Wednesday we left Osaka for Kyoto on the slow train. (At $5 for the thirty-minute local train ride it was way better on our budget than almost $100 for a ten-minute ride on an express.) We spent the rest of the day wandering around our hotel located in the Gion district. We came specifically to see the Gion Matsuri, one of the biggest festivals in Japan.
Last time we were in Kyoto we stayed in a different neighborhood. This time, we are right next to the Yasaka Shrine in Gion at the Hotel Sunline Kyoto Gion Shijyo. It’s the perfect location! Past the hotel there are numerous shrines, old gardens, and beautifully restored villas and buildings as well as all the little stores and restaurants that make up the Gion district. Thumbs up to this hotel.
Thursday we headed to a new destination we’d never seen before: the Bamboo Forest of the Arashiyama district.
After a quick train ride from Kyoto station we got off at the Saga-Arashiyama train station. Following the signs and the crowds we headed to the grove of bamboo.
It was amazing. We stopped to admire the green oasis and to absorb a rush of serenity from the coolness and sound of the rustling leaves. After this moment of zen, we soldiered on through the bamboo respite and on down the road, entering the heat once again.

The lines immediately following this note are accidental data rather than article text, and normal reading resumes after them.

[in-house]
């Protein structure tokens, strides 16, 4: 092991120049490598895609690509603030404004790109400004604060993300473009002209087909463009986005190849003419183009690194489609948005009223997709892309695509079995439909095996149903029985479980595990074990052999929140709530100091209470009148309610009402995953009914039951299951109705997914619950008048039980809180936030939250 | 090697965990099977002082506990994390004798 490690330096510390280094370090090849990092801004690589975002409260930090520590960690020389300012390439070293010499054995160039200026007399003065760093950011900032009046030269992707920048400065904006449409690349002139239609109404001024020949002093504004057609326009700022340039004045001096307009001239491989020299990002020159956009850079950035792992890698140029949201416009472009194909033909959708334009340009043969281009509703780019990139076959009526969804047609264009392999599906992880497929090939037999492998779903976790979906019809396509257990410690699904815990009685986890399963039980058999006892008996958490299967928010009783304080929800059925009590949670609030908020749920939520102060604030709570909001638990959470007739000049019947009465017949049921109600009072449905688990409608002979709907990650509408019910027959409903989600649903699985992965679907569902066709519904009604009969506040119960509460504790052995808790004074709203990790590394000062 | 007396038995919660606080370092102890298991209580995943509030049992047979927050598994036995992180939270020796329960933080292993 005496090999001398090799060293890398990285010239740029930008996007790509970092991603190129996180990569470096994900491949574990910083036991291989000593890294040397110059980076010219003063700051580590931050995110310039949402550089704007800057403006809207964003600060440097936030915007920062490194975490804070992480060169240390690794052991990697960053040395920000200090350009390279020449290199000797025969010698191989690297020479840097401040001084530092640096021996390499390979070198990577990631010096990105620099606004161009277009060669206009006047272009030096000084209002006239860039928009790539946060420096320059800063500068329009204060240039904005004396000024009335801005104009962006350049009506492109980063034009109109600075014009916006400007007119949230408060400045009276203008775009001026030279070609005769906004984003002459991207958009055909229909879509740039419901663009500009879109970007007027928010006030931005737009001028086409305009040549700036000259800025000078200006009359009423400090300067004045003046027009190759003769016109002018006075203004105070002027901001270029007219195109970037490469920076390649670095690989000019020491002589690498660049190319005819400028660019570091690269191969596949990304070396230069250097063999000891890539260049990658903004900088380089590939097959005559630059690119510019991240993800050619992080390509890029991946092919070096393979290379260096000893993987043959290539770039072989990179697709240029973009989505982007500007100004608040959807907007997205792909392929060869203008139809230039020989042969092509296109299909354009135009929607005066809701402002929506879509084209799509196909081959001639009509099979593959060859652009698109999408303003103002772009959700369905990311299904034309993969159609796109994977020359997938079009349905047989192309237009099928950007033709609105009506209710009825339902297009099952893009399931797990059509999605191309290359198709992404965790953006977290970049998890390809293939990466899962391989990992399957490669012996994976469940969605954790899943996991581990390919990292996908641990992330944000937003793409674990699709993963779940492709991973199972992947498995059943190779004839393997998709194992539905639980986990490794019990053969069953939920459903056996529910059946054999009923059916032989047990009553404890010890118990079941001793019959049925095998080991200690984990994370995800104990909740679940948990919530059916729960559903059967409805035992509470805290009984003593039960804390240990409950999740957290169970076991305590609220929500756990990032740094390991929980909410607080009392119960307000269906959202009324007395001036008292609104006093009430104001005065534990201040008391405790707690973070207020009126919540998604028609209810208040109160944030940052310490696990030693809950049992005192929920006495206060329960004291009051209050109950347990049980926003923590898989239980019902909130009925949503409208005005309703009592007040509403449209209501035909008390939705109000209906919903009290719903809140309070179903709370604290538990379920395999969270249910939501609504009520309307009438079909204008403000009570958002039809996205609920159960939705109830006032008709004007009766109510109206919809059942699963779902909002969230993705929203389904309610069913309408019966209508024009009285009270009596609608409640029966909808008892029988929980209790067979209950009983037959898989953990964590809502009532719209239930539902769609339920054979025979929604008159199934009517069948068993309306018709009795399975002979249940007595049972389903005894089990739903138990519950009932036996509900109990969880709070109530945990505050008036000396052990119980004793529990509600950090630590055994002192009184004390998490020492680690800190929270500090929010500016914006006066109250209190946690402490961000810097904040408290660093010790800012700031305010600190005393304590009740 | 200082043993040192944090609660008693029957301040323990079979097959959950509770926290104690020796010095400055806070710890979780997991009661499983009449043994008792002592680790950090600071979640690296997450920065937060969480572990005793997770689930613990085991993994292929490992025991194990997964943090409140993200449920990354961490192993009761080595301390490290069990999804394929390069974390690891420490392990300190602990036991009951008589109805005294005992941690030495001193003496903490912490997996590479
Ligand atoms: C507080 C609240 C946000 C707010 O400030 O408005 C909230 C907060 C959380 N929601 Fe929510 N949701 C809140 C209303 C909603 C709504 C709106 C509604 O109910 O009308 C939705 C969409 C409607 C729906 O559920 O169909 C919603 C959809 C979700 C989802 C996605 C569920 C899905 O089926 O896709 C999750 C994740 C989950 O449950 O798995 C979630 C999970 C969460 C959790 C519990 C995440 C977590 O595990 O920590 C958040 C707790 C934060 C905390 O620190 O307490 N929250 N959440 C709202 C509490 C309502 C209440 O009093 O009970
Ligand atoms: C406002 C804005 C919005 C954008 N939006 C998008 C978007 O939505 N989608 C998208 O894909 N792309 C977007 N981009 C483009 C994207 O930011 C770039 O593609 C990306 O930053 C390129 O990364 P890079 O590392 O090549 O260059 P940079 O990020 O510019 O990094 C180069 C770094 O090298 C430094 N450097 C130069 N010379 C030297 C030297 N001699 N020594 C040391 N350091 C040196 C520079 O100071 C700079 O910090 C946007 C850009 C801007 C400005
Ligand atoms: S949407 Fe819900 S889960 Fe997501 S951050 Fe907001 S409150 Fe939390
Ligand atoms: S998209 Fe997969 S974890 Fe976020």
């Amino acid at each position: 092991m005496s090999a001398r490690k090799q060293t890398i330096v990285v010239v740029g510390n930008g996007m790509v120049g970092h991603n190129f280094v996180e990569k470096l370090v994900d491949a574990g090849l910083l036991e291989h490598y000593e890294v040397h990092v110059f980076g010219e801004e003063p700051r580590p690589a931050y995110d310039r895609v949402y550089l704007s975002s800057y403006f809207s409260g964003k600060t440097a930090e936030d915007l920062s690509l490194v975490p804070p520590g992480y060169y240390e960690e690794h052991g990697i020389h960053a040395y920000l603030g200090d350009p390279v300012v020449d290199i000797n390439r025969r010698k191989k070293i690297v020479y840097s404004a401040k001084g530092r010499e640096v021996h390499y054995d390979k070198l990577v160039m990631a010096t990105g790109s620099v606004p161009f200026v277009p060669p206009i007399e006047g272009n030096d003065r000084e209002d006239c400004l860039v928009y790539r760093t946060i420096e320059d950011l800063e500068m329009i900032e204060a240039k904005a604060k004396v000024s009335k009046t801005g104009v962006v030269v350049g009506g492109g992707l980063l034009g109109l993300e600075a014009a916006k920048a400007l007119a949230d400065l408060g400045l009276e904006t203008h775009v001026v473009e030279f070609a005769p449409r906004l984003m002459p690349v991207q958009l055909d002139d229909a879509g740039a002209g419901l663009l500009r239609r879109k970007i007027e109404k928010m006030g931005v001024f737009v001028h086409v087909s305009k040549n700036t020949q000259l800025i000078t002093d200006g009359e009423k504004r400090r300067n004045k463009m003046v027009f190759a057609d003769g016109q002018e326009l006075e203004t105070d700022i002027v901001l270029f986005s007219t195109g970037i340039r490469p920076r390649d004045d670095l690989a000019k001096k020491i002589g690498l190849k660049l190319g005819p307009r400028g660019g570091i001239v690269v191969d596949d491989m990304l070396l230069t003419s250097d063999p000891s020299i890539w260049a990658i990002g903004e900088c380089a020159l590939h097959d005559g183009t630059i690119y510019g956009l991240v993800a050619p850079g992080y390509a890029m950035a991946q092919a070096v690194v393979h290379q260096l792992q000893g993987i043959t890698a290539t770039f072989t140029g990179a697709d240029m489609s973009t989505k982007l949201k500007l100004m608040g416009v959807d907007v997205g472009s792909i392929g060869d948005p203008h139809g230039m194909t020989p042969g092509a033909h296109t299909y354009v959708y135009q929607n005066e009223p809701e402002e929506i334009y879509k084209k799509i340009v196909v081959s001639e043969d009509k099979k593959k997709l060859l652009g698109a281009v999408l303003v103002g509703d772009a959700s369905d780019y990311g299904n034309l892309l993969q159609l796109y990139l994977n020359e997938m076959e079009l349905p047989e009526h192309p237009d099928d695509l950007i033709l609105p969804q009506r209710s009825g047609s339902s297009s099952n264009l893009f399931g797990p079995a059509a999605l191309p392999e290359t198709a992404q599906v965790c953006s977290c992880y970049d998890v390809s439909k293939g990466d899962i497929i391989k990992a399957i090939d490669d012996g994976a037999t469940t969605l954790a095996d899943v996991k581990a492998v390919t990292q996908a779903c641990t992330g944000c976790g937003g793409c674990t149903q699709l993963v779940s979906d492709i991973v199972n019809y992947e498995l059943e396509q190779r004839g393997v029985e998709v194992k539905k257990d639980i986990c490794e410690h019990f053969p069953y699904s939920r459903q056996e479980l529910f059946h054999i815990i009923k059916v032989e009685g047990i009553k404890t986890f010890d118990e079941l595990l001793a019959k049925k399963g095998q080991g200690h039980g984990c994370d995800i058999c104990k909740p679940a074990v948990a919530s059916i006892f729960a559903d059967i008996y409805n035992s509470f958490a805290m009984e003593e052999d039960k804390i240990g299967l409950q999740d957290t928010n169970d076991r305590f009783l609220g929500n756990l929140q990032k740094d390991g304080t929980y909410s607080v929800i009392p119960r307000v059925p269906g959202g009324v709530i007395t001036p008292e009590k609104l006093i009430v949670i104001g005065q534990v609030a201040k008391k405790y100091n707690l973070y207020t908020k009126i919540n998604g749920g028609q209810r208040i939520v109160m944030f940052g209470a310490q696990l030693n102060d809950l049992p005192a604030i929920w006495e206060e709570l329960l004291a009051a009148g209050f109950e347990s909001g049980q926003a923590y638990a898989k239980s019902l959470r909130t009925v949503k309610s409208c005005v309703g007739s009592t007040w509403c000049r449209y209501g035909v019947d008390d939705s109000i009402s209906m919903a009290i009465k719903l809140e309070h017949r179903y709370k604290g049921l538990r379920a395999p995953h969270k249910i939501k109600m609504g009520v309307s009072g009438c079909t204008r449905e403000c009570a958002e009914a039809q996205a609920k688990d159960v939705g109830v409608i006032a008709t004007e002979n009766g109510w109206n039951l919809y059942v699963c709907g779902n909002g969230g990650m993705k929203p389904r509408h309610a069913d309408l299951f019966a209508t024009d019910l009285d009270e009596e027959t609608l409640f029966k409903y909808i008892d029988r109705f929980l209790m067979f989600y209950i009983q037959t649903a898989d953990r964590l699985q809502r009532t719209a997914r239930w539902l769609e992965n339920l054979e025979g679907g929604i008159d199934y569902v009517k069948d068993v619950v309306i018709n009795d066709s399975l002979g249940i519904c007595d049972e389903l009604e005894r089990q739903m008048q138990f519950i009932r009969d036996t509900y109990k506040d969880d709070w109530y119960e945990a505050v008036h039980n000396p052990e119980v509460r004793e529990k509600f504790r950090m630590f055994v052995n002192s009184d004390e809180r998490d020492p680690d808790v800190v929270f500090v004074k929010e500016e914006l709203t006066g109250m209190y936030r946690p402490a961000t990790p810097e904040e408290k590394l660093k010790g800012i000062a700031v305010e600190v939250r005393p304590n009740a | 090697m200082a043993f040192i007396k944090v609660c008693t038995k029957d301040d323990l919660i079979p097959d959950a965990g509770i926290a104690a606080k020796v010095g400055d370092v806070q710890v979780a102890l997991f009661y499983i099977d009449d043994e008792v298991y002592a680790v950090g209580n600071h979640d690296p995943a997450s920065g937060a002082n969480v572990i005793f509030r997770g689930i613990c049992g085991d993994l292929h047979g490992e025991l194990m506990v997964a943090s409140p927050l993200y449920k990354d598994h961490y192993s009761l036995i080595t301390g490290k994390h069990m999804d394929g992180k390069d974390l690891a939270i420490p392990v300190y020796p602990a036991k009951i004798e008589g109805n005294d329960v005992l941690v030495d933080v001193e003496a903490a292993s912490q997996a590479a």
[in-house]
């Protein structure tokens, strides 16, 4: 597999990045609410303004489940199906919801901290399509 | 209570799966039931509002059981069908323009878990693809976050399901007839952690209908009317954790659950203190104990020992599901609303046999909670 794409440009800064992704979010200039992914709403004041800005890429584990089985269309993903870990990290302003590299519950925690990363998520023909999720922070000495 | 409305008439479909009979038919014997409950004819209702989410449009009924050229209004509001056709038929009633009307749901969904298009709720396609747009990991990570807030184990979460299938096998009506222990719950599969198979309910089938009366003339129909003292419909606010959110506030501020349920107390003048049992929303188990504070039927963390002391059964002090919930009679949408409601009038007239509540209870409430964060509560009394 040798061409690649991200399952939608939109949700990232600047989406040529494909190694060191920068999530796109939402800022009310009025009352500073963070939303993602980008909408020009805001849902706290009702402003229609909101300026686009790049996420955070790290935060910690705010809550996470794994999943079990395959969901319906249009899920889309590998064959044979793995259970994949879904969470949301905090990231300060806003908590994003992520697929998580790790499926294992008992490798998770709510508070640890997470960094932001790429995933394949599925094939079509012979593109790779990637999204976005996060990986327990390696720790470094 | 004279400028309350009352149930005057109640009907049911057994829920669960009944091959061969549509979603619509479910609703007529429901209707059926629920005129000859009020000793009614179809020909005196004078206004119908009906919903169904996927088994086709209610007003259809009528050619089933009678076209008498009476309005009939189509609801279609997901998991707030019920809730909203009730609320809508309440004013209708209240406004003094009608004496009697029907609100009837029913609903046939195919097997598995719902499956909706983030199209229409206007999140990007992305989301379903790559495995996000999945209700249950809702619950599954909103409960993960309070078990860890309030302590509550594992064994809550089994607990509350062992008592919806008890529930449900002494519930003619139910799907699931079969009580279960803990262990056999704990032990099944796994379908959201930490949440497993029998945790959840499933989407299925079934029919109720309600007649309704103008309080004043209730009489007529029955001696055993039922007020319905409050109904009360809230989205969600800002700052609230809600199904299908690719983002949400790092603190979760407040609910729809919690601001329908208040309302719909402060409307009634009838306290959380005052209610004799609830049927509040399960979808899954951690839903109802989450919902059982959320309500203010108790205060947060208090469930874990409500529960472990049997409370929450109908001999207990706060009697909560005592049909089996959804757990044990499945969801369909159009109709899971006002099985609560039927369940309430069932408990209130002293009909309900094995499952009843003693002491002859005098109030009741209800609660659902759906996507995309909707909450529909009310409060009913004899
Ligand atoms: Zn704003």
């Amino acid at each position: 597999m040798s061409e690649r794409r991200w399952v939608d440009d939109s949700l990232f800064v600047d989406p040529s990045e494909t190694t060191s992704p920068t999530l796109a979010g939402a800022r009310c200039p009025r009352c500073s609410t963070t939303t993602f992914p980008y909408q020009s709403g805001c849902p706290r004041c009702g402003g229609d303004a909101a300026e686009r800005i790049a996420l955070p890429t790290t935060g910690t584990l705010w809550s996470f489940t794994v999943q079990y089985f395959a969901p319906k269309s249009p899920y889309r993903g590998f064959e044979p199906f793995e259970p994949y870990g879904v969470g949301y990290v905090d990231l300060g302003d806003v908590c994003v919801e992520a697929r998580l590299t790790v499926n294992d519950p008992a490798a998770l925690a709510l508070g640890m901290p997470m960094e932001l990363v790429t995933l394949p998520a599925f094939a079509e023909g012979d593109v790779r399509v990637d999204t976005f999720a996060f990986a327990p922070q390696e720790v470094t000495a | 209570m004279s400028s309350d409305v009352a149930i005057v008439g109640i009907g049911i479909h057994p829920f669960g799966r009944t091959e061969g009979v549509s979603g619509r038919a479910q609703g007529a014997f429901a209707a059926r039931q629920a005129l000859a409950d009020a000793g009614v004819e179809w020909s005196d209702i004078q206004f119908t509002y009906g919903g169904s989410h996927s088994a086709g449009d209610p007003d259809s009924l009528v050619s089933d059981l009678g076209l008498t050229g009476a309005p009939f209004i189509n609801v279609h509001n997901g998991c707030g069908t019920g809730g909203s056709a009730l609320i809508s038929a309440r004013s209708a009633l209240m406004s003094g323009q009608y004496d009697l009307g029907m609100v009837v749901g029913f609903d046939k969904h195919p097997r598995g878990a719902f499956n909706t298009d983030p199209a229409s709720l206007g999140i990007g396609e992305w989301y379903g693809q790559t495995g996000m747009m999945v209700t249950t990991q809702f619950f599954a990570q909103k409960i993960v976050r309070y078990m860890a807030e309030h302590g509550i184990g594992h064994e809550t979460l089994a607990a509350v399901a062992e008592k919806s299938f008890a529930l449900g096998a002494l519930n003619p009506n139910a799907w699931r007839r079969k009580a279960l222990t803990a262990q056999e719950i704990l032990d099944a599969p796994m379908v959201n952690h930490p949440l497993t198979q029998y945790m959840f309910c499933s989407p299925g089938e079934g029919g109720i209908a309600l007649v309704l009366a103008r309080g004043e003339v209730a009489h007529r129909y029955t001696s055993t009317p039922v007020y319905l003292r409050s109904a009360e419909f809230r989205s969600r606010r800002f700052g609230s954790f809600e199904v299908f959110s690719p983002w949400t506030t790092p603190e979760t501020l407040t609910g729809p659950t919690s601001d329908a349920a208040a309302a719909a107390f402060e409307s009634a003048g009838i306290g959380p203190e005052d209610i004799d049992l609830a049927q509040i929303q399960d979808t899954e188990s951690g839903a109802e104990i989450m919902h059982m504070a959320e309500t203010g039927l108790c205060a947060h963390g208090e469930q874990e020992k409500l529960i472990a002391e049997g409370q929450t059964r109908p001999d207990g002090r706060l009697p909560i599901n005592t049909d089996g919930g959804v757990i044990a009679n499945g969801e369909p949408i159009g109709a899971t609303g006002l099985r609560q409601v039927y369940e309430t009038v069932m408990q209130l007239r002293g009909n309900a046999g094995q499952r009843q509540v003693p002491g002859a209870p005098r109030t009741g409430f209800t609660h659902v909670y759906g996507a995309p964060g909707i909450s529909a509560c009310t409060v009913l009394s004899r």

Our next stop was the cottage of the poet Mukai Kyorai from the late 1600s, called Rakushisha. It is a pretty little spot. The cottage has been renovated and one can still see the ancient kitchen facilities complete with a well right inside the room. It is not a kitchen of convenience and it made me want to run home and hug my microwave.
We picked up a map from the woman at the cottage because there are lots of country roads to wander down and we had a goal in mind of course, and we were going to need help to find it.
Along the path, we ran into lots of little artisan shops, and shops selling gifts and snacks, along with a few restaurants, and of course, vending machines.
It’s advised to keep an eye out for rickshaws-they can be a blast from the past that could ruin one’s day.
As I mentioned, there are lots of shrines along the way, but we didn’t stop at too many because we were headed to the Buddhist shrine Adashino-Nenbutsu-ji. It’s one of the larger ones and is famous for its 8,000 pauper graves. It’s a beautiful place and features its own bamboo grove, and its own brand of serenity.
After walking around here for a while we decided to head back.
By the time we had made it to the bamboo forest around 2pm or so, there were lots more people around and it was a whole lot hotter.
Returning to the main area of crowds, we decided to stop and check out a bit of the Tenryuji Temple area. We opted just to take a few photos of the outside and then hightailed it back to the JR. I fear we have reached the saturation point of beautiful gardens and shrines (oh no, not another shrine)!
We may have returned overly heated once again, but the walk was filled with so many beautiful things. It was definitely worth it and we found zen in many shapes and in so many places!